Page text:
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Underutilized SaaS Apps Costing Businesses Millions

SaaS investments continue to grow despite organizations utilizing only half of their SaaS licenses, a new report finds.

Organizations are wasting more $17 million on unused or redundant software-as-a-service (SaaS) applications each year, with enterprise organizations spending more than $224 million on SaaS but only utilizing half of their SaaS licenses.

These were among the results of Zylo's SaaS Management Index report, which found that 70% of SaaS application contracts were renewed in 2023, despite being underutilized.

The findings also indicated SaaS investments continue to grow, with the average organization adding six new apps to its tech stack every month.

The 'Great Rationalization'

Ben Pippenger, co-founder and chief business development and strategy officer at Zylo, said organizations are turning to their software stack as a place to find cost savings.

"We're calling this the 'Great Rationalization,' as we're seeing more companies adopt this behavior and take stock of the software they have and make data-driven decisions about what they actually need," he said.

Pippenger pulled quote

Organizations have been transitioning to SaaS, or cloud-based software, for years now, but there was a massive uptick in SaaS investments in 2020 during the onset of the COVID-19 pandemic, when organizations had to mitigate the challenges of remote and hybrid workforces, according to Pippenger.

"Now that we're arguably post-pandemic, many companies still recognize the value of cloud-based software to keep their teams productive and connected," he said. "You get access to the latest updates and new features, which means you have direct access to new innovations and so much more."

Why SaaS Management Is a Group Effort

Managing a SaaS portfolio is truly a team sport and requires stakeholders from across the organization — but specifically IT and finance teams are most directly involved, driving the charge, Pippenger said.

"For both of these teams, having a complete picture of all SaaS applications in use is crucial," he said. "It provides IT the information they need to mitigate risks, strengthen the organization's security posture, and maximize adoption."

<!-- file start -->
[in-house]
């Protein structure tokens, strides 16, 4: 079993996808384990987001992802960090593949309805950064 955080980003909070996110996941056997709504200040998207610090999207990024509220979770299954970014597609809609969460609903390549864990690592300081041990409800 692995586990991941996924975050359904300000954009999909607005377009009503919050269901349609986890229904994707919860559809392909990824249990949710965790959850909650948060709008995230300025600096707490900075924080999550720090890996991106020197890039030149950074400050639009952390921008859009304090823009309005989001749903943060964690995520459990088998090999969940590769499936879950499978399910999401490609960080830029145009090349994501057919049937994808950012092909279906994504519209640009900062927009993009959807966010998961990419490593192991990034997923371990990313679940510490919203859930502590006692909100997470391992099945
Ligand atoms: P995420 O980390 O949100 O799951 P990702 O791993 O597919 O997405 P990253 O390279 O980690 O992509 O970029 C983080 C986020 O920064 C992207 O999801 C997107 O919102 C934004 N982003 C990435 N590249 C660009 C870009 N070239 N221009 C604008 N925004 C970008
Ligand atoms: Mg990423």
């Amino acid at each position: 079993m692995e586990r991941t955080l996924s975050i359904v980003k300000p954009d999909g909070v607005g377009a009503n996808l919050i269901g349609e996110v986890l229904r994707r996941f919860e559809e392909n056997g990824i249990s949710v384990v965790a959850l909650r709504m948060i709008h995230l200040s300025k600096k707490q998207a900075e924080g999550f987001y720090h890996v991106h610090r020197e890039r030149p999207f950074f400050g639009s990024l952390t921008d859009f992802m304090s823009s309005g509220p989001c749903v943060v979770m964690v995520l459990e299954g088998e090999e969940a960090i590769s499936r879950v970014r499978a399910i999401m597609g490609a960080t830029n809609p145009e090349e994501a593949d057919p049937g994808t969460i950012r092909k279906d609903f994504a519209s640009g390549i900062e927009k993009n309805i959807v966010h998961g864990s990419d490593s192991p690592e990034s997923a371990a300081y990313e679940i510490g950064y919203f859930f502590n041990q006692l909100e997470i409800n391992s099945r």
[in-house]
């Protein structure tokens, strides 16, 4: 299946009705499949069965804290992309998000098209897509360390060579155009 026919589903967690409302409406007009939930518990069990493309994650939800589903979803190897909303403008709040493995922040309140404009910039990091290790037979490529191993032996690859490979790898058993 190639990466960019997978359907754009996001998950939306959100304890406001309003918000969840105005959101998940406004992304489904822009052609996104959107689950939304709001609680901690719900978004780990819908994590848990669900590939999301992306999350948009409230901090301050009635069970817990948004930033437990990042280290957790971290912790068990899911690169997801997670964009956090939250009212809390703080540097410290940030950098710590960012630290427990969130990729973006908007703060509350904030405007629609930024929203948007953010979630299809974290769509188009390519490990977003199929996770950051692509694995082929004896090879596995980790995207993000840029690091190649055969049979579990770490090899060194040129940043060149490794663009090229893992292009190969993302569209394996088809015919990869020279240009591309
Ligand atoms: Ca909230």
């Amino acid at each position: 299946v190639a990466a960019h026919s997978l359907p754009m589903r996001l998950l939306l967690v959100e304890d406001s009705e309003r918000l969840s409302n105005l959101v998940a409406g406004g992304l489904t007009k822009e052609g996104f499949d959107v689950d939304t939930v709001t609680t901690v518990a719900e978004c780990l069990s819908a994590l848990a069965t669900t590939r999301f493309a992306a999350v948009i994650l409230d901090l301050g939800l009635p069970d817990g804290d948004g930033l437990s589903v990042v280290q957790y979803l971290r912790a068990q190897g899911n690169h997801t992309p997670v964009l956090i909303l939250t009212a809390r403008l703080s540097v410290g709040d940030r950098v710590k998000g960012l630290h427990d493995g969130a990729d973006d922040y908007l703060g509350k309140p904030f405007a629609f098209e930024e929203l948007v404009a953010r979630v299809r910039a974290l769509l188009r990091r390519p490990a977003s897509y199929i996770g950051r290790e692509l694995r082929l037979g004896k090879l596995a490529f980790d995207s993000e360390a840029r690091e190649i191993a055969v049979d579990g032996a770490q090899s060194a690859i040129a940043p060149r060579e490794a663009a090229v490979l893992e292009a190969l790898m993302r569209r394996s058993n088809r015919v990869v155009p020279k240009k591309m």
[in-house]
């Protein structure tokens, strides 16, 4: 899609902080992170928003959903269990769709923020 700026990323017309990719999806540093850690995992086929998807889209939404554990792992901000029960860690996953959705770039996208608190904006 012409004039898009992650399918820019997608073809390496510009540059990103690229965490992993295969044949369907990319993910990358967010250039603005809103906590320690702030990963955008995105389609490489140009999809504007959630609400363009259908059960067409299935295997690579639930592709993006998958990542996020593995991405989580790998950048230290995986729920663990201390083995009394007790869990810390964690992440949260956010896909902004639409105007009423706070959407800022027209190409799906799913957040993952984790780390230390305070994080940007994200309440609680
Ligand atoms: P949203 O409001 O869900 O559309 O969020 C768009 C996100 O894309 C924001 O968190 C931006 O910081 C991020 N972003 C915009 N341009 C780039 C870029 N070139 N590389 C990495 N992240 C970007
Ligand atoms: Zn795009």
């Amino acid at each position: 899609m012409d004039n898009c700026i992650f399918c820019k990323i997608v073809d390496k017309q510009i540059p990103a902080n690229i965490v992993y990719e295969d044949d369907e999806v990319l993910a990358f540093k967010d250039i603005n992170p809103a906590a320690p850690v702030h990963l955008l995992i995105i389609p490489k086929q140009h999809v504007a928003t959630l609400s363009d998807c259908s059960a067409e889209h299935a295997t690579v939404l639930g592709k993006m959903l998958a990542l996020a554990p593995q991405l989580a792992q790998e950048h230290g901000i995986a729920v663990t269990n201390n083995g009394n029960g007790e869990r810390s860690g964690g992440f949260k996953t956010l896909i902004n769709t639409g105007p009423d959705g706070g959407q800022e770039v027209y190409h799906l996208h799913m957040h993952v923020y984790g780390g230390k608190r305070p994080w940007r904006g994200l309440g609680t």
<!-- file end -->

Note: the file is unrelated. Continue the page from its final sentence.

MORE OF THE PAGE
Improved visibility provides finance teams with the information they need to properly forecast and budget for software in the future and identify opportunities for cost savings.

"Both of these groups need to partner with business units and employees who are purchasing software to understand use cases, ensure that the software being purchased is necessary, and align to the organization's holistic application strategy," he said.

Reducing Software Bloat

To better assess the use level of SaaS apps and decide how to reduce bloat, Pippenger puts it simply: Use the software you pay for; pay for the software you use.

"To do this, you must understand your software's utilization" he said. "How many licenses are you entitled per your contract, and how many of those are being used in a 30-, 60-, or 90-day period?"

For context, the survey found the average organization uses just 56% of their SaaS licenses, which means the remaining 44% are wasted.

"Once you can answer that question, it becomes possible to cut out waste with laser precision because you can see where bloat exists," Pippenger said. "Once you've identified who is no longer using those software license, you can downgrade those users to a more appropriate license type or deprovision that license."

Another proven method to reduce software bloat is to rationalize the SaaS portfolio, Pippenger said.

"We see a lot of redundancy, especially in categories like online training, team collaboration, project management, file storage and sharing," he said. "As part of your SaaS management strategy, you need to be asking if you really need 12 project management tools or if one or two would suffice."

On an ongoing basis, organizations should also establish proper governance of their SaaS estate.

Pippenger said he sees this manifest in many ways — from enacting specific policies on who can purchase software and how it can be purchased to the establishment of software steering committees that review new purchases or renewals of software of a certain size.

"Whatever this looks like in practice, the central purpose is the same: to establish some guardrails that protect the organization from security and budget risks," he said.

About the author

Nathan Eddy headshotNathan Eddy is a freelance writer for ITPro Today. He has written for Popular Mechanics, Sales & Marketing Management Magazine, FierceMarkets, and CRN, among others. In 2012 he made his first documentary film, The Absent Column. He currently lives in Berlin.
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